Steve Jobs’ daughter’s book revelations – lies, neglect, and emotional abuse

Now 40-year-old Lisa Brennan-Jobs came into the world unwanted by her father Steve Jobs, who would someday become a technological magnate and cultural icon. In her memoir, Small Fry out September 4, Lisa recounts her life of trying to seek approval, and even just acknowledgement, from her emotionally distant and often cruel father. Even on his deathbed the father and daughter never reconciled or connected in the way she dreamed of.

Vanity Fair published an excerpt from Small Fry that revealed many of the painful realities of Lisa’s life in the shadow of her dad. The 2015 biopic Jobs starring Michael Fassbender as the icy tech mogul dealt with a major story arc around Steve an Lisa’s strained relationship, but now Lisa’s experience is putting a fresh perspective on that narrative.

Lisa’s mother Chrisann Brennan, Jobs’ high school girlfriend, gave birth to Lisa in 1978 at an Oregon farm. Jobs drove to visit the newborn and even helped name her but kept insisting that she was not his child.

Three years later, after a lengthy child support battle where he tried to argue that he was infertile, Jobs came to visit Lisa again and verbally admit paternity. According to Chrisann he told toddler Lisa, “I’m one of the most important people you will ever know.”



Lisa said she felt like he was ashamed of her – her very being had been some sort of setback for him instead of regarding her as a small child who needed nurturing and love. Still, she desperately wanted to be a part of his world, and felt massive validation from the slightest bit of recognition. “My existence ruined his streak,” she writes. “For me, it was the opposite: the closer I was to him, the less I would feel ashamed; he was part of the world, and he would accelerate me into the light.”

SHe used to tel her school friends: “I have a secret, my father is Steve Jobs.” For him, however, Lisa was a “blot on a spectacular ascent, as our story did not fit with the narrative of greatness and virtue he might have wanted for himself.” While he was busy building empires, Lisa and her mom struggled to survive. Chrisann was a working single mom who scraped by with waitressing, babysitting, and cleaning jobs.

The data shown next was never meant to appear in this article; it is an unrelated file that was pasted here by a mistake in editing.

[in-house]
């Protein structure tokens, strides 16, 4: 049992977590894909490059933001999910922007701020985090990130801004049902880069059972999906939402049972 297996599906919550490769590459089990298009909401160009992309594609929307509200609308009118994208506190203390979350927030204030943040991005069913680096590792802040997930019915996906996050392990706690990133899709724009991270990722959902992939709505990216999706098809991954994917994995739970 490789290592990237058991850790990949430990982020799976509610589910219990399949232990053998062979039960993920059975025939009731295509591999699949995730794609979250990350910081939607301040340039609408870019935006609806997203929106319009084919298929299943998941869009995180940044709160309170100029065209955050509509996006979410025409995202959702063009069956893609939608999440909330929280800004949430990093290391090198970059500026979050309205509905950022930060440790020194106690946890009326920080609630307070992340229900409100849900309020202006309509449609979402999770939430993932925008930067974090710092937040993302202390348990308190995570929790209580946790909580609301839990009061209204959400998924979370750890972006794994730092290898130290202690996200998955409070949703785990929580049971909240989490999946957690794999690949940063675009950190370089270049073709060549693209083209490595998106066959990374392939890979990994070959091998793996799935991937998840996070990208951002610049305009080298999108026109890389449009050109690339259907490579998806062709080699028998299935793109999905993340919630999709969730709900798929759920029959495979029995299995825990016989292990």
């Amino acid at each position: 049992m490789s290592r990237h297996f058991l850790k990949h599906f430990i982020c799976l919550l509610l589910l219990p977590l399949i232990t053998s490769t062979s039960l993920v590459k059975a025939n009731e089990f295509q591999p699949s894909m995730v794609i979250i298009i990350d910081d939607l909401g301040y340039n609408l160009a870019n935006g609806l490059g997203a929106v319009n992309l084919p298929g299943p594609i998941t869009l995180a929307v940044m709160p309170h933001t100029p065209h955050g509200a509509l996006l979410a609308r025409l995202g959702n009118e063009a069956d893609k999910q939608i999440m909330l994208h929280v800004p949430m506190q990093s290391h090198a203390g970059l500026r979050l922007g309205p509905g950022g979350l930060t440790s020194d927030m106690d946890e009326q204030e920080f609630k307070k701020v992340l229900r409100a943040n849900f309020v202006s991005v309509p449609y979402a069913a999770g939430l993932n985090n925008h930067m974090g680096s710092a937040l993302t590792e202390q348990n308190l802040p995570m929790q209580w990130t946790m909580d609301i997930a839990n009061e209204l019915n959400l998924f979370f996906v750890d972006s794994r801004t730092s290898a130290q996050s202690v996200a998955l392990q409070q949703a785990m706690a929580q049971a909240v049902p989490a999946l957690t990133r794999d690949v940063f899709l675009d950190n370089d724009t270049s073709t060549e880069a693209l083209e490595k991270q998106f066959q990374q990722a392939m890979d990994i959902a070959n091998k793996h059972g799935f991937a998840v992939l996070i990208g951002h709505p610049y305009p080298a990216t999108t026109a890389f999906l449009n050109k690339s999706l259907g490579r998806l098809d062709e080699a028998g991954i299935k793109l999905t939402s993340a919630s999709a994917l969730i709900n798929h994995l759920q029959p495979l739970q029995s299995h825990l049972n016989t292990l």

The LISA Computer

Jobs’ ire towards his own daughter seems utterly confusing and the case of the LISA computer muddles the water even further. One of the first personal computers developed by Apple was the LISA, which Jobs said stood for “Local Integrated Software Architecture.” The LISA was a flop, but elements like the mouse where used to develop the groundbreaking Macintosh computer.

Of course, Lisa couldn’t help but think the significance of LISA’s name was a nod to her, but when she asked her dad about it he curtly replied, “Nope. Sorry kid.”

When she was 27, however, Lisa finally got validation that Jobs HAD tried to honor her with the help of U2’s Bono. She was at lunch with her dad and the rock star when Bono asked Jobs if the LISA was named after Lisa. After a long hesitation, Jobs looked at Bono and admitted, “Yeah, it was.”




Lisa told Bono, “That’s the first time he’s said yes. Thank you for asking.”

This interchange is very strange and it seems to imply that Jobs was only able to tell the truth to someone he respected as a master in their field and not his own daughter. It’s as if admitting directly to his daughter that he’d done something thoughtful for her and even adknowledged her existence was too much for him.




As a child Jobs would sometimes visit Lisa. He’d drive up in a black Porsche convertible. They didn’t talk much, but Lisa cherished every moment of their time together.

At some point she asked him if she would one day inherit his Porsche, and was hit with some startling rejection. “Absolutely not,” he curtly replied, but he wasn’t done.

“I wished I could take it back,” she says about the shame she felt after his reply. Jobs wasn’t done, however. “We pulled up to the house and he turned off the engine. Before I made a move to get out he turned to face me. ‘You’re not getting anything’, he said. ‘You understand? Nothing. You’re getting nothing.'”

“Did he mean about the car, something else, bigger?” she wondered. “I didn’t know. His voice hurt – sharp, in my chest. The light was cool in the car, a white light on the roof had lit up when the car turned off. Around us was dark. I had made a terrible mistake and he’d recoiled.”

Still throughout all the emotional neglect and outright cruelty, Lisa felt a connection to her dad that she says was a “magical identity, an extra thing that started to itch and tingle when I felt small, and it was like pressure building inside me, and then I had to find a way to say it.”




When visiting her father on his deathbed, Lisa’s experience with her father wasn’t sweetened at all. She faced the reality that they would never fully repair things. While he slept she walked around the house and visited the bathroom, where she spritzed on some rose-scented perfume she found there. Afterwards she went into to see her dad again and told him “I’ll be back soon.”

As she walked away, Steve called for her: “Lis?”

“Yeah?” she asked.

“You smell like a toilet,” he told her, referencing the scent she’d applied in his bathroom. It’s not clear from the text if these were his final words to his oldest child, but they were definitely words that stuck with her.

Lisa’s mom Chrisann published a memoir about Jobs in 2013, two years after he died called The Bite in the Apple: A Memoir of My Life With Steve Jobs. In 1991 Jobs started a new family with Laurene Powell with whom he had three kids.

Amelia Cunningham is a Starcasm writer and editor




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